Hawaii Vacation Rental Laws – What Are They?

In 2018 the Big Island of Hawaii began to implement laws relating to vacation rentals in order to help with some issues the Island was having.  In years prior to that other counties such as Maui and Oahu had implemented similar laws with success.  While the laws cover several things, here is what is most applicable to most properties on the Big Island of Hawaii.

Where Can There Be a Vacation Rental?
The general rule is that properties located in resort nodes can be rented out as a vacation rental.  If the property is outside of the resort nodes and was a vacation rental prior to the laws going in effect the homeowners could have applied for a non-confirming use permit to allow the property to continue being a vacation rental.  There are also other rare reasons you can apply for a nonconforming use permit.

Why Is The Big Island Now Implementing This?
The main reason for this aspect of the law is to attempt to limit vacation rental properties next to your standard residential properties.  One reason for this is the simple reason that most people that live on the Big Island of Hawaii do not want vacationers coming and going next door to them.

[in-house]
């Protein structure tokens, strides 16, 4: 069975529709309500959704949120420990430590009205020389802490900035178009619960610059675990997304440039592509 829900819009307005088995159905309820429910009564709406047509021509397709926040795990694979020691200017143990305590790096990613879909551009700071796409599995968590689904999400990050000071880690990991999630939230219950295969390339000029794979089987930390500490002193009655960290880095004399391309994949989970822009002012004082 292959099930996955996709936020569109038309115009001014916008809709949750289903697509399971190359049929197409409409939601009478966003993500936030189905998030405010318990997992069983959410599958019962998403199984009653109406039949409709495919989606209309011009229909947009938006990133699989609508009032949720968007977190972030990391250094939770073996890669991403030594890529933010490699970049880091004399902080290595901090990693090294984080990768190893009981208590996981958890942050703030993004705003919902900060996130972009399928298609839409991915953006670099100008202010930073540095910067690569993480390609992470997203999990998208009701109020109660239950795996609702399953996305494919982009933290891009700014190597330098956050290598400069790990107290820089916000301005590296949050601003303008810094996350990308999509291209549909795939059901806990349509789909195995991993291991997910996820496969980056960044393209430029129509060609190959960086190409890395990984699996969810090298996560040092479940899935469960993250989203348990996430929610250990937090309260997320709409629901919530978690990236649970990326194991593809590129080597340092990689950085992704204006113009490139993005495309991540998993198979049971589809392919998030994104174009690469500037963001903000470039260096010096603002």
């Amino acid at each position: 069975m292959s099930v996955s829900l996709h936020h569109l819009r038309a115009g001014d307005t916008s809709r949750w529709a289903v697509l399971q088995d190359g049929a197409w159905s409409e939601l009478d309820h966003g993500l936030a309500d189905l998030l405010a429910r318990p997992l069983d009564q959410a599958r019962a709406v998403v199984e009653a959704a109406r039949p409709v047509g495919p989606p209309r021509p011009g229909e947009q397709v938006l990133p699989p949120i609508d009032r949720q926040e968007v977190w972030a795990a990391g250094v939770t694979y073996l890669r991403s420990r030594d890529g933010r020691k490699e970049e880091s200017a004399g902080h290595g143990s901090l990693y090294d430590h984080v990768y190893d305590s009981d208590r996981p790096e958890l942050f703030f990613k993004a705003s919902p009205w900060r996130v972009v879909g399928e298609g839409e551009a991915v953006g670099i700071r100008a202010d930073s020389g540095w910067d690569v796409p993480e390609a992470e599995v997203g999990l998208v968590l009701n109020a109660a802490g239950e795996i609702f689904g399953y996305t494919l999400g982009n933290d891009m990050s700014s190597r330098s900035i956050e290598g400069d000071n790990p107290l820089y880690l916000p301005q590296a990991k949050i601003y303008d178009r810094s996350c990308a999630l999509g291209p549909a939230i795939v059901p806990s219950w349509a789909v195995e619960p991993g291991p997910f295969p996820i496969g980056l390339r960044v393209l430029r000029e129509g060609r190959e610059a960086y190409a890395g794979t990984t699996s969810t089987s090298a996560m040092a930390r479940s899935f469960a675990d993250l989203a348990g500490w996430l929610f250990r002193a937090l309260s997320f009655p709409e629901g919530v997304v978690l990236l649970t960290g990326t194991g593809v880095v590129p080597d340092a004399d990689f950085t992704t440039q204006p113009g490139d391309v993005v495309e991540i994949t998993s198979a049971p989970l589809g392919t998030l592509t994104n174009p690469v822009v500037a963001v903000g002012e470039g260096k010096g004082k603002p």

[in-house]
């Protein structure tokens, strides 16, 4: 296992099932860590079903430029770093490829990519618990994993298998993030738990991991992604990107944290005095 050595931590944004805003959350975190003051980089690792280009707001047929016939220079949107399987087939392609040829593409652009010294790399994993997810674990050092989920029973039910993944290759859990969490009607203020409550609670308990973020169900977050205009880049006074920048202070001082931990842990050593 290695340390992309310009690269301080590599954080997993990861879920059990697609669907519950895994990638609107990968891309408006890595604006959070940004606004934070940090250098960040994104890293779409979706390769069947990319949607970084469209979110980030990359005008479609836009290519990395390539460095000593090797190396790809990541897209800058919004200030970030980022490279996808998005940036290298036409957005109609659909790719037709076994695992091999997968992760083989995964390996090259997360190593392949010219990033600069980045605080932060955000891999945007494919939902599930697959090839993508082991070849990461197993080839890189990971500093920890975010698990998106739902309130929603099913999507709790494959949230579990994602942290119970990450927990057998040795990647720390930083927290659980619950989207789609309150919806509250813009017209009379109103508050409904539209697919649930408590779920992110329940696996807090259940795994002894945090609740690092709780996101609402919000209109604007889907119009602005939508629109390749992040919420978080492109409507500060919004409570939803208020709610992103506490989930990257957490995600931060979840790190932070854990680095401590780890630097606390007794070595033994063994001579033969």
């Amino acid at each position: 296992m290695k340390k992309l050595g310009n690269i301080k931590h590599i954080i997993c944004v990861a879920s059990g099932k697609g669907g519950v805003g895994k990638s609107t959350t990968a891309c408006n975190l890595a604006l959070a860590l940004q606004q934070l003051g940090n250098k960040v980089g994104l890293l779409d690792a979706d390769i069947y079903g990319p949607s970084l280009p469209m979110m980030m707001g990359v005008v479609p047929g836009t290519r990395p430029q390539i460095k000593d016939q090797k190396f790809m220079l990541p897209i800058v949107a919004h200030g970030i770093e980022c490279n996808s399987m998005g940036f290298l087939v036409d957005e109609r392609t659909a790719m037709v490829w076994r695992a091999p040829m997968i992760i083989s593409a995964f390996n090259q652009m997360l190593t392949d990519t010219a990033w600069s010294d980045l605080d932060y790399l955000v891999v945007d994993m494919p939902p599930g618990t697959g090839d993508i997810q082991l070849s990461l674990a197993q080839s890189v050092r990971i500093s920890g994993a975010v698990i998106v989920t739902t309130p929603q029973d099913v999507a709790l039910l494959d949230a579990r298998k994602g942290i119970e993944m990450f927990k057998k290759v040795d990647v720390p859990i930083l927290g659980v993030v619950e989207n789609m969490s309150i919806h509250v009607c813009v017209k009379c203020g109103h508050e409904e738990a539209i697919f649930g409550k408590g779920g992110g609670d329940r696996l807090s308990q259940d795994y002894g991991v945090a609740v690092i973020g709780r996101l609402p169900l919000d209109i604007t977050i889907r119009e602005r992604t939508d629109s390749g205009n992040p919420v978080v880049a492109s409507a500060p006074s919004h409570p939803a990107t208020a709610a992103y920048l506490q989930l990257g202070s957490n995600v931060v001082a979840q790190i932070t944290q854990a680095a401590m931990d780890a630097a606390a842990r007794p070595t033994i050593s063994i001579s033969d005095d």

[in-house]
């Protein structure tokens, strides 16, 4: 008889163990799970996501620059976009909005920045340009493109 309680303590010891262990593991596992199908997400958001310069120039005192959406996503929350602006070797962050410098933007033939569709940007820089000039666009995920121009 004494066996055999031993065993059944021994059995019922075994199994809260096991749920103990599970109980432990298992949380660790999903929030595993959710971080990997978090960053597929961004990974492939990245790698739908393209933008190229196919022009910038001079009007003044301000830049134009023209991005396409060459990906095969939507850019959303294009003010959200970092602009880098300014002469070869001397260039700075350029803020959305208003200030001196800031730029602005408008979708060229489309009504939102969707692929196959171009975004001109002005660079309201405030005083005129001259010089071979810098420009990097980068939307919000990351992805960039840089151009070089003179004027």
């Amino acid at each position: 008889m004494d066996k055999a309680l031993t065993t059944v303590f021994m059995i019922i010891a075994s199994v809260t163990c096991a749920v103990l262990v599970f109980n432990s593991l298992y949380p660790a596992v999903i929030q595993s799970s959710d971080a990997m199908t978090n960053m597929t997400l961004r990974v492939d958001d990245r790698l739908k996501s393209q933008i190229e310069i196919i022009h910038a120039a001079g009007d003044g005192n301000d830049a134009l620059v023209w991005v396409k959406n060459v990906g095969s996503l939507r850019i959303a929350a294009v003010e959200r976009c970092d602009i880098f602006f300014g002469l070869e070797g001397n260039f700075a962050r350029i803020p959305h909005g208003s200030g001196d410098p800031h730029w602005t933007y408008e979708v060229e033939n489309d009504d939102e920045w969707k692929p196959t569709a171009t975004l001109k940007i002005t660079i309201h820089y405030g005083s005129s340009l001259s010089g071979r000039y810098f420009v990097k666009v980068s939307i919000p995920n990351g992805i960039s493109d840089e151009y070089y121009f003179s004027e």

How Large Can the Vacation Rental Be?
The county of Hawaii limited the size that a vacation rental could be to 5 bedrooms.  One of the reasons for this was the rise of investors building homes that were built solely for the purpose of fitting as many people in it as possible so they could get as high of rents as possible.  This would look like a 10 bedroom home getting build in a community where the standard home is 3-4 bedrooms.  This would bring large numbers of people to a small space disrupting the peace.  This law has not been well enforced if at all.  Most homeowners that have homes of this nature they just claim that the additional rooms are offices, yoga rooms, etc.

On Island Contact
This was the biggest law that was implemented and probably the most needed.  The County of Hawaii required that every vacation rental homeowner had an on island contact to handle emergencies, etc for their guests.  They also added that the on island contact could not be a contact for more than one homeowner unless they were a licensed property manager.  This was to alleviate homeowners from just putting down their housekeeper as the on island contact.  The purpose of this was to make sure vacationers get the best stay possible on the Big Island of Hawaii as well as to make sure that leaks and issues of that nature get handled correctly in larger vacation rental complexes.

The County of Hawaii is still navigating these policies so they change in slight ways from year to year to help enforce what they are attempting to do.  For more detailed information on the policies, visit the Hawaii County Planning Department website.